Summary: This is a sermon that deal with Jesus being King of Our Lives - designed for Christ the King Sunday
Theme: Kingship of Christ
Title: Real King or Role Model?
Grace and peace from God our Father and from Jesus Christ our Savior and LORD!
Today has been labeled "Christ the King Sunday". It is the last Sunday in what is commonly called the CHURCH CALENDAR YEAR. Now, the Church Calendar Year is a little different than our Secular Calendar Year (Gregorian Calendar). The Secular Calendar runs from January 1st to December 31st and then back to January 1st. The Church Calendar Year begins with the Advent Season and then runs through Lent/Easter/Pentecost and then back to Advent again.1
Next Sunday is the First Sunday of the Advent Season as we begin that wonderful journey towards the celebration of the Birth of Jesus our Savior and LORD. And so this Sunday is the last Sunday of the Year and has over the past few decades been celebrated as Christ the King Sunday.
We here in America have a rather dim view when it comes to the idea of King or Kingship. We tried it (kingship) a few times but didn't like it so we fought a war to never be under a king ever again. When we hear the word "king," one or two images usually come to mind:
+The first is that of some distant tyrant across the waters who mistreats and places heavy taxes and burdens on their people. We think of someone who is doing their best to get all they can out of the hard work of the people and who are living in some big palace somewhere having all their needs met while their subjects are breaking their backs barely making ends meet.
+The second image is that of a mere figurehead. A person who holds some traditional title but actually possess very little real power. They are good for some juicy social media stories, some cultural events and the occasional national picture but they have little to do with making laws or enforcing their personal will on the people.
One picture is therefore of a tyrant while the other picture is that of a figure head. One we don't want anything to do with the other is merely a role model at best.
For much of history, kings (and queens) have pretty much been a bust. For example, the two nations of Israel and Judah together had over 40 kings (42 kings and one queen) and yet the Bible tells us that only five of them could be considered to have been wise and righteous kings - King David, King Solomon, King Hezekiah, King Josiah and King Jehoshaphat.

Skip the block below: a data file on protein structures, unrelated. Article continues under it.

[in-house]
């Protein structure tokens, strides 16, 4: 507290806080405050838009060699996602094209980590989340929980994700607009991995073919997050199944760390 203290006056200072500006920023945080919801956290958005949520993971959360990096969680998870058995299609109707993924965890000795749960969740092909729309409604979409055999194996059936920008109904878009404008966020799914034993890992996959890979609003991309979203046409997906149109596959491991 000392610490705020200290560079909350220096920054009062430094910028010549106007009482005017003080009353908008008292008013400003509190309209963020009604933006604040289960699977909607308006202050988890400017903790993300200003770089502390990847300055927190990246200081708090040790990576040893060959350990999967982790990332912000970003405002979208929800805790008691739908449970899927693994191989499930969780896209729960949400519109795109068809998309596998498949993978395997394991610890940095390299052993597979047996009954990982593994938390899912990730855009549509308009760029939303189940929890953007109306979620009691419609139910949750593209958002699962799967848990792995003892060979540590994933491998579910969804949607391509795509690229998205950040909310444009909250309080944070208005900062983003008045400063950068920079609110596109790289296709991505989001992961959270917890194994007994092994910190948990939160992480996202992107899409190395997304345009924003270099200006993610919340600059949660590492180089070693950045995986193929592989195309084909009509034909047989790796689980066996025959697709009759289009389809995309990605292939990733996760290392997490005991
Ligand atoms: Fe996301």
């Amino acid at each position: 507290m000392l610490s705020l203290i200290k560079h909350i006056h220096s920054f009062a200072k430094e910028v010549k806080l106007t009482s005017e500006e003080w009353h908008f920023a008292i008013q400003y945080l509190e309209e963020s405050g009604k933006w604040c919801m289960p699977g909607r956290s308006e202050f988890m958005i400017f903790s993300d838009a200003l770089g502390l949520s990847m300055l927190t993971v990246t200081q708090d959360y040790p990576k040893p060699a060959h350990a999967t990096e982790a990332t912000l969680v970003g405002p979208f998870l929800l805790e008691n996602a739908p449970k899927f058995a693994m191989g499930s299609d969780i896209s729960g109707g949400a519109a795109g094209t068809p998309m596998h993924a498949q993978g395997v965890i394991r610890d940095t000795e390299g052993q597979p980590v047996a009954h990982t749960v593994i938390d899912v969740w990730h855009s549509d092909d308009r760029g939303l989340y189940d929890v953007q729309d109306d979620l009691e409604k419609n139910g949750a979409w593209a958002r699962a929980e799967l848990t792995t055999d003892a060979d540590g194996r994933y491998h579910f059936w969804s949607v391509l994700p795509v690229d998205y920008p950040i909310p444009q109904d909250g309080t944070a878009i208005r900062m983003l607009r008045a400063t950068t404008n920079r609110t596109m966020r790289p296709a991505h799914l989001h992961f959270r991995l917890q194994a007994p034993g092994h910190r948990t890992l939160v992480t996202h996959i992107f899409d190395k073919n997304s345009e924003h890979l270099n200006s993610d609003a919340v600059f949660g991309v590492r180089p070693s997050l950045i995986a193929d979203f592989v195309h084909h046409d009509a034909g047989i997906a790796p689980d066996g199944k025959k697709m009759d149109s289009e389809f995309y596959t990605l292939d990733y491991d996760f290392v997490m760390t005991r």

Secular history has a rather sorry record as well. When historians look over the all the kings and queens and emperors over the time line the number of good rulers can usually be counted on one or two hands at the most. Most kings, queens and emperors proved to be arrogant, selfish and greedy more than they were loving, kind and generous. Only those like Queen Victoria of the UK, King Cyrus of Persia, Augustus Cesar of Rome and King Charlemagne of France and a handful of others have been viewed as more benevolent than they were cruel.
The prophet Samuel warned the young nation of Israel against the idea of even having a king. We can read the whole story in 1 Samuel chapter eight. The LORD GOD Himself warned Israel that having a human king was not a great idea and that in the end more times than not it would be disastrous. The LORD gives a whole list of reasons against the idea but in the end because of free will the LORD allowed Israel to pick a king and start the whole royal process.
And that is really where the rub lies. It is not in the idea of kingship, it has to do with the reality of fallen humanity. I mean, after all, when you read the Creation Story it sure looks like Adam and Eve were to be the King and Queen of the Garden of Eden. God Himself put everything under their authority. They had complete control.
So, the ability to be a great king is theoretically possible but because of humankind's sinful nature it usually doesn't work out to well. What should have been a simple thing because of our sin has not been so simple. There have been a multitude of kings who have started off well but in the end they end up being more like tyrants and dictators.
The reality is we only see one absolute benevolent king in all of history and literature. It is the LORD God Himself. In the story of the Exodus we read again and again how the only King the nation of Israel and in fact the world would ever need is God Himself.